The Future of Blasphemy: Speaking of the Sacred in an Age of Human Rights
In the days of Moses, blasphemy was the mortal offence of failing to respect the divine. In an age of human rights, blasphemy is understood as a failure to respect persons, as insult, defamation, or “advocacy of religious hatred.” The criminalisation of this personal blasphemy has been advanced at the United Nations and upheld by the European Court of Human Rights, which has asserted a universal “right to respect for religious feelings.”
The Future of Blasphemy turns respect on its head. Respect demands that we grant each other equal standing in the moral community, not that we never offend. Politically, respect for citizens requires a public discourse that is open to all viewpoints. Going beyond the question of free speech versus religion, The Future of Blasphemy defends an ethical model of blasphemy. Controversies surrounding sacrilege are contests over what counts as sacred, disagreements about what has central, inviolable, and incommensurable value. In such public contestation of the sacred, each of us—secular and religious alike—has equal right to speak on its behalf.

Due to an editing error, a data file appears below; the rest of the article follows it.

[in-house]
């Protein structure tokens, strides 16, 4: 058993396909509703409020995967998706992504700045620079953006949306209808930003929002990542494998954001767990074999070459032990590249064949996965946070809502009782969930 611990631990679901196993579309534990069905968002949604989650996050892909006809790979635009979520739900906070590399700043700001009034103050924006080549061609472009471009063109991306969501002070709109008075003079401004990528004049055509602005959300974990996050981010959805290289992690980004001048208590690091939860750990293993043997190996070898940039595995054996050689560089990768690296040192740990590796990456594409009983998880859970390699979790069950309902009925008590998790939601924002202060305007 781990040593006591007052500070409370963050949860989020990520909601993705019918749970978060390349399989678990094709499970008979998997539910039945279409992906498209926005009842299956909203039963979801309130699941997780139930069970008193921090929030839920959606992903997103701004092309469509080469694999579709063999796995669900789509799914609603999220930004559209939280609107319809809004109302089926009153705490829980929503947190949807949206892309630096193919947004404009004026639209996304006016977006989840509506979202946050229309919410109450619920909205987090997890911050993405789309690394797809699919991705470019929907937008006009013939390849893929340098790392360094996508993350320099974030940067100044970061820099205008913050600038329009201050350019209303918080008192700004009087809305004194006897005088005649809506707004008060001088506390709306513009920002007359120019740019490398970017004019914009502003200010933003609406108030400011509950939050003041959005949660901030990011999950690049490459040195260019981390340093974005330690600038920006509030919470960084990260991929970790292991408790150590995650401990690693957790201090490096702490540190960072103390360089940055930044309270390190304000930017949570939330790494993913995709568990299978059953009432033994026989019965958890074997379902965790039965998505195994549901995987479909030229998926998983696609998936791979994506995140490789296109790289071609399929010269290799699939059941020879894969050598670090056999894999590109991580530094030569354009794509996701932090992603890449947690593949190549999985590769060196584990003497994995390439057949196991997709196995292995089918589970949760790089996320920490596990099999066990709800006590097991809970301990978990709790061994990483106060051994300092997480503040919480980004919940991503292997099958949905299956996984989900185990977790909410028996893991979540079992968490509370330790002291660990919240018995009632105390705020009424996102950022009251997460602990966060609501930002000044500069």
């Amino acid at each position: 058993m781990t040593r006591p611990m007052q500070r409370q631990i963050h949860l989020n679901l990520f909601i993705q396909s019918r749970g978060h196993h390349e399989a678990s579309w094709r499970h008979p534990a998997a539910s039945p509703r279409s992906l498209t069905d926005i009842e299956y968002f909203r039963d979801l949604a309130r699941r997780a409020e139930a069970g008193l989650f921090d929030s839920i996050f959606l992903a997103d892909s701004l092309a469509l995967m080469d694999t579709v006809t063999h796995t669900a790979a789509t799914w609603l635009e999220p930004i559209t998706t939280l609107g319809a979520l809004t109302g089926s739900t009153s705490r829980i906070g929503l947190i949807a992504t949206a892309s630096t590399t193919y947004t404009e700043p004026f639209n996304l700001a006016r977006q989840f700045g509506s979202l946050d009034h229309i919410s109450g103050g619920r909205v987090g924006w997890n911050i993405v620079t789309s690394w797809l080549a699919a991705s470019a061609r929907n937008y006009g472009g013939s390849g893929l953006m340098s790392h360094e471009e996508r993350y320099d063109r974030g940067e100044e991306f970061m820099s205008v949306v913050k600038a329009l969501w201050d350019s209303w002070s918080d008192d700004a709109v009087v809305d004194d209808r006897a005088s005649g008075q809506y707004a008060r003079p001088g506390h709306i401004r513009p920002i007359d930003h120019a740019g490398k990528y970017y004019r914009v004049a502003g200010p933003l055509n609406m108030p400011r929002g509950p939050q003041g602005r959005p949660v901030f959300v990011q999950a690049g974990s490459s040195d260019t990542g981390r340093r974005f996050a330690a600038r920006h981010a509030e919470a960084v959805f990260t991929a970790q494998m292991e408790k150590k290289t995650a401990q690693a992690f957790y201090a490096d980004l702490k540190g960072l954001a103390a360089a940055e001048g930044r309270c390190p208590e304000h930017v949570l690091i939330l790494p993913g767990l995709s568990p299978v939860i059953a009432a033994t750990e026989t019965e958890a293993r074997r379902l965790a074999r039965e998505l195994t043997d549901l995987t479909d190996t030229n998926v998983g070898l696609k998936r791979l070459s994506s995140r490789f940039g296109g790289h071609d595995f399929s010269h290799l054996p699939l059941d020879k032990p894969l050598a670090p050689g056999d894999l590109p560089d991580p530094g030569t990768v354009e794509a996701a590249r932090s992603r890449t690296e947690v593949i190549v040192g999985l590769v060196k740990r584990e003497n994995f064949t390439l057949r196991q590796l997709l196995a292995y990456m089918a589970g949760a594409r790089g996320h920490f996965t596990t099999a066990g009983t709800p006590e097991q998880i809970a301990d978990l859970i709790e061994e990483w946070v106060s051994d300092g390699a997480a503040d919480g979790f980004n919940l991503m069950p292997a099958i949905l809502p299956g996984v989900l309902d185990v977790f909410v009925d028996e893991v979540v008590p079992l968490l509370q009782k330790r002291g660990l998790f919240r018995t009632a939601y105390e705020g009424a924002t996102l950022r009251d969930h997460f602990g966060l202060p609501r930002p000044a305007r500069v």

Austin Dacey, Austin Dacey is a Representative to the United Nations, International Humanist and Ethical Union, and Instructor of Humanities at Polytechnic Institute of New York University, USA. He is a philosopher and author of The Secular Conscience: Why belief belongs in public life. His writings have appeared in The New York Times, USA Today, Dissent and Trouw (Netherlands).